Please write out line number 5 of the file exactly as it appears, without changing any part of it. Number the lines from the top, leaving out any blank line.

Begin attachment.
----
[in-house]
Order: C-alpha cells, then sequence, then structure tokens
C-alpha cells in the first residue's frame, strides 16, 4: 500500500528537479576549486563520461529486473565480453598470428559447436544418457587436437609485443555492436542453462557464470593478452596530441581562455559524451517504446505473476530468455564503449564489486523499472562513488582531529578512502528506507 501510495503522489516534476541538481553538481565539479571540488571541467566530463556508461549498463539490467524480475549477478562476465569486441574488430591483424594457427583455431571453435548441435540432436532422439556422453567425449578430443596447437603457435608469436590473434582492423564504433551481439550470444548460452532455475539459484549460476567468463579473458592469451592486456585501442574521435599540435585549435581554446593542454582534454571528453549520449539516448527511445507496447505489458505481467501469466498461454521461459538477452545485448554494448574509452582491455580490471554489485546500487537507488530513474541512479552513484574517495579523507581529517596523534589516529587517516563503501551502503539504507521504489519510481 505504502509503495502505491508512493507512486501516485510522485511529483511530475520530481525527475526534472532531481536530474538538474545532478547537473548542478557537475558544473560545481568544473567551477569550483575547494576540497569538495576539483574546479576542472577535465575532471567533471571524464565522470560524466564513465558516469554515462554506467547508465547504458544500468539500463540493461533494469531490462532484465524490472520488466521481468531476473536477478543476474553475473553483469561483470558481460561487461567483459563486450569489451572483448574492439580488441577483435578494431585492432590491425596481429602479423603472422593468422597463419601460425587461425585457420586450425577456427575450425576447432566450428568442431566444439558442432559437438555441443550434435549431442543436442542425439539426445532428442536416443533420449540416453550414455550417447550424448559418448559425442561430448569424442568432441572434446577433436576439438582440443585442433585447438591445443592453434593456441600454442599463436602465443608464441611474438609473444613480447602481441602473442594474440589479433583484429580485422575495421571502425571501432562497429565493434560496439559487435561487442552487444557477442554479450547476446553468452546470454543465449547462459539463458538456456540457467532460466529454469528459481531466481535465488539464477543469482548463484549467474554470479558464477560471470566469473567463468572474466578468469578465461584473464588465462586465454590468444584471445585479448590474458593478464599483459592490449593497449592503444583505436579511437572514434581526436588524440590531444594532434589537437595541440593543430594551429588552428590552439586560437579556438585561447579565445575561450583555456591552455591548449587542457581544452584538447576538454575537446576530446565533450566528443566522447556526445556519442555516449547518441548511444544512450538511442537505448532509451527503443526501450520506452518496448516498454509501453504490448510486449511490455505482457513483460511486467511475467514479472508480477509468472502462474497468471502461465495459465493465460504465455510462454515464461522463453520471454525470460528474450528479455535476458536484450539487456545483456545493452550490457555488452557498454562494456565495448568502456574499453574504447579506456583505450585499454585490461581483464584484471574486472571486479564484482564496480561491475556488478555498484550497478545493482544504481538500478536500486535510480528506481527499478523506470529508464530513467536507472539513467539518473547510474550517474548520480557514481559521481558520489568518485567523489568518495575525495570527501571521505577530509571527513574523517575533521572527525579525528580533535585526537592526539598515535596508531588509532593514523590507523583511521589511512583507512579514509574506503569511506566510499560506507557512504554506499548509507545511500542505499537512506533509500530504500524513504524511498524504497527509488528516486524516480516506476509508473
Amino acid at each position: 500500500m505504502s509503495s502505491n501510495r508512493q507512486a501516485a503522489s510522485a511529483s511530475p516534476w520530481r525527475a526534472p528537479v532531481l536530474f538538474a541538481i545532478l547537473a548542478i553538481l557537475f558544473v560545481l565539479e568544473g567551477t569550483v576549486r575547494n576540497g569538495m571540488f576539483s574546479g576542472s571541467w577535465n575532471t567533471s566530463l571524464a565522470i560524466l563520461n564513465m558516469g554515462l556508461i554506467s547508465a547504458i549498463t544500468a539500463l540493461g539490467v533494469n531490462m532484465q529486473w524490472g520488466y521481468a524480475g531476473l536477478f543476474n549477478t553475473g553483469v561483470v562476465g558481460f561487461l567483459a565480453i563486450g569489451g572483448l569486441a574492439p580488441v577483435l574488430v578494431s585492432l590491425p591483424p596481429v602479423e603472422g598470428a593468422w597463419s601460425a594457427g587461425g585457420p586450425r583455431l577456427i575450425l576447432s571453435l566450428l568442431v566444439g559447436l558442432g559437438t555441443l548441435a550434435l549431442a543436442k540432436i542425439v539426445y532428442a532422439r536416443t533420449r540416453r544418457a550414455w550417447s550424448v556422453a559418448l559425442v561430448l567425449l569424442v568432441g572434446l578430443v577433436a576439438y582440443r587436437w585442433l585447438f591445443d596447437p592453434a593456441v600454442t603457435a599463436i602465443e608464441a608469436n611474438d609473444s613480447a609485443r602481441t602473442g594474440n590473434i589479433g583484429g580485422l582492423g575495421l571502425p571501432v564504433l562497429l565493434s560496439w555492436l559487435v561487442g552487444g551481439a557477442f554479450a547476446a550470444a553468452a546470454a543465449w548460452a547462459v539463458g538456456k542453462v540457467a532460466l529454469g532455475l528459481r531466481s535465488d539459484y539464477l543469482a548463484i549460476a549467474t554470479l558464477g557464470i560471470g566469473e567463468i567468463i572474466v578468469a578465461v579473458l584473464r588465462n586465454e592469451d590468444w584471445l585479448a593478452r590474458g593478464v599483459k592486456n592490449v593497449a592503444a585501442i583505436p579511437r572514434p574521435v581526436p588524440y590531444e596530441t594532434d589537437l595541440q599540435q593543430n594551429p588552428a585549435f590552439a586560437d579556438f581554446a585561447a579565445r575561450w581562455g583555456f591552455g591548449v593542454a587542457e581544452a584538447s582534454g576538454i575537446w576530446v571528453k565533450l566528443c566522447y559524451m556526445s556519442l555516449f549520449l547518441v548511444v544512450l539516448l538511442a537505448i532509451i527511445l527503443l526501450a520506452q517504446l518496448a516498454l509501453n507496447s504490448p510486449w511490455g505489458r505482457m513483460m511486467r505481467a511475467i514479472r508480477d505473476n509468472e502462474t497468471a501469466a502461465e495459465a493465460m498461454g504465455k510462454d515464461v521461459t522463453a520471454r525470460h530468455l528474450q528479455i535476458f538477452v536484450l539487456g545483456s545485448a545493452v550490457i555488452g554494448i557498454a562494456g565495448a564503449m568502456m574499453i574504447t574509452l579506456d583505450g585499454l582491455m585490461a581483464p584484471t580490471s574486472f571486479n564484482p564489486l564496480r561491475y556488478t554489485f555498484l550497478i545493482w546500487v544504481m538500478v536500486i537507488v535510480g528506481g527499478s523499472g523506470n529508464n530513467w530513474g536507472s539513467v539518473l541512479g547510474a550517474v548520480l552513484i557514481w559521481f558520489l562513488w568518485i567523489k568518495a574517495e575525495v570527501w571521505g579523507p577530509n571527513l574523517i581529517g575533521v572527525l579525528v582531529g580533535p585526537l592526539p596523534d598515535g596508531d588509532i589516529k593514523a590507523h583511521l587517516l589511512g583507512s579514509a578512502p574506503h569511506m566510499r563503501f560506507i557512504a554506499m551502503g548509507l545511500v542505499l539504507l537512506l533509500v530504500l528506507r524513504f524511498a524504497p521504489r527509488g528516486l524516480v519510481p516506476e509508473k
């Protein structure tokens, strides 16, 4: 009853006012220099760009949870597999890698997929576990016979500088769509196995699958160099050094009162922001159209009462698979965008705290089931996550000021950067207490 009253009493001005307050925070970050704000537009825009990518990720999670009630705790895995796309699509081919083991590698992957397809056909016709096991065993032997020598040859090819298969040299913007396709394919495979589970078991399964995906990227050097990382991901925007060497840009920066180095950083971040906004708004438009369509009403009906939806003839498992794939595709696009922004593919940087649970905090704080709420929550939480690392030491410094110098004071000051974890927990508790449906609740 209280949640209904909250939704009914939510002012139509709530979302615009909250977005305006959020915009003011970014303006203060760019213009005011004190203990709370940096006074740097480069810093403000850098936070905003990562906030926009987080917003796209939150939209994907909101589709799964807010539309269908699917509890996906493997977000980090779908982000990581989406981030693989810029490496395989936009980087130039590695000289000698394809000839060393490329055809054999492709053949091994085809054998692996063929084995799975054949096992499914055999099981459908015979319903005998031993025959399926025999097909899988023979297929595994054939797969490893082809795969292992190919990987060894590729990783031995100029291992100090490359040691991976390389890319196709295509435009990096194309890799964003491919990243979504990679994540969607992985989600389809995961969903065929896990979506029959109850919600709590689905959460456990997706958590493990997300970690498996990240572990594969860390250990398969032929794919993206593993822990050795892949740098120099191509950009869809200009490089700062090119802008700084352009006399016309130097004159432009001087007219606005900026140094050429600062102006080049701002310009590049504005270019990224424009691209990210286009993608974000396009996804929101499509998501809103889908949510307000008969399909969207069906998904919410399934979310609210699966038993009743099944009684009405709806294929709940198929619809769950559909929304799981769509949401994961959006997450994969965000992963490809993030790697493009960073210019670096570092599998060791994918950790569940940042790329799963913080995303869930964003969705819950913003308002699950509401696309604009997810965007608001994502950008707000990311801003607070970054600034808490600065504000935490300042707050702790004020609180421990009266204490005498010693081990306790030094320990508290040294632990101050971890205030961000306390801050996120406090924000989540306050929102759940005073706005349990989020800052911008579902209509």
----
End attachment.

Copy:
């Protein structure tokens, strides 16, 4: 009853006012220099760009949870597999890698997929576990016979500088769509196995699958160099050094009162922001159209009462698979965008705290089931996550000021950067207490 009253009493001005307050925070970050704000537009825009990518990720999670009630705790895995796309699509081919083991590698992957397809056909016709096991065993032997020598040859090819298969040299913007396709394919495979589970078991399964995906990227050097990382991901925007060497840009920066180095950083971040906004708004438009369509009403009906939806003839498992794939595709696009922004593919940087649970905090704080709420929550939480690392030491410094110098004071000051974890927990508790449906609740 209280949640209904909250939704009914939510002012139509709530979302615009909250977005305006959020915009003011970014303006203060760019213009005011004190203990709370940096006074740097480069810093403000850098936070905003990562906030926009987080917003796209939150939209994907909101589709799964807010539309269908699917509890996906493997977000980090779908982000990581989406981030693989810029490496395989936009980087130039590695000289000698394809000839060393490329055809054999492709053949091994085809054998692996063929084995799975054949096992499914055999099981459908015979319903005998031993025959399926025999097909899988023979297929595994054939797969490893082809795969292992190919990987060894590729990783031995100029291992100090490359040691991976390389890319196709295509435009990096194309890799964003491919990243979504990679994540969607992985989600389809995961969903065929896990979506029959109850919600709590689905959460456990997706958590493990997300970690498996990240572990594969860390250990398969032929794919993206593993822990050795892949740098120099191509950009869809200009490089700062090119802008700084352009006399016309130097004159432009001087007219606005900026140094050429600062102006080049701002310009590049504005270019990224424009691209990210286009993608974000396009996804929101499509998501809103889908949510307000008969399909969207069906998904919410399934979310609210699966038993009743099944009684009405709806294929709940198929619809769950559909929304799981769509949401994961959006997450994969965000992963490809993030790697493009960073210019670096570092599998060791994918950790569940940042790329799963913080995303869930964003969705819950913003308002699950509401696309604009997810965007608001994502950008707000990311801003607070970054600034808490600065504000935490300042707050702790004020609180421990009266204490005498010693081990306790030094320990508290040294632990101050971890205030961000306390801050996120406090924000989540306050929102759940005073706005349990989020800052911008579902209509």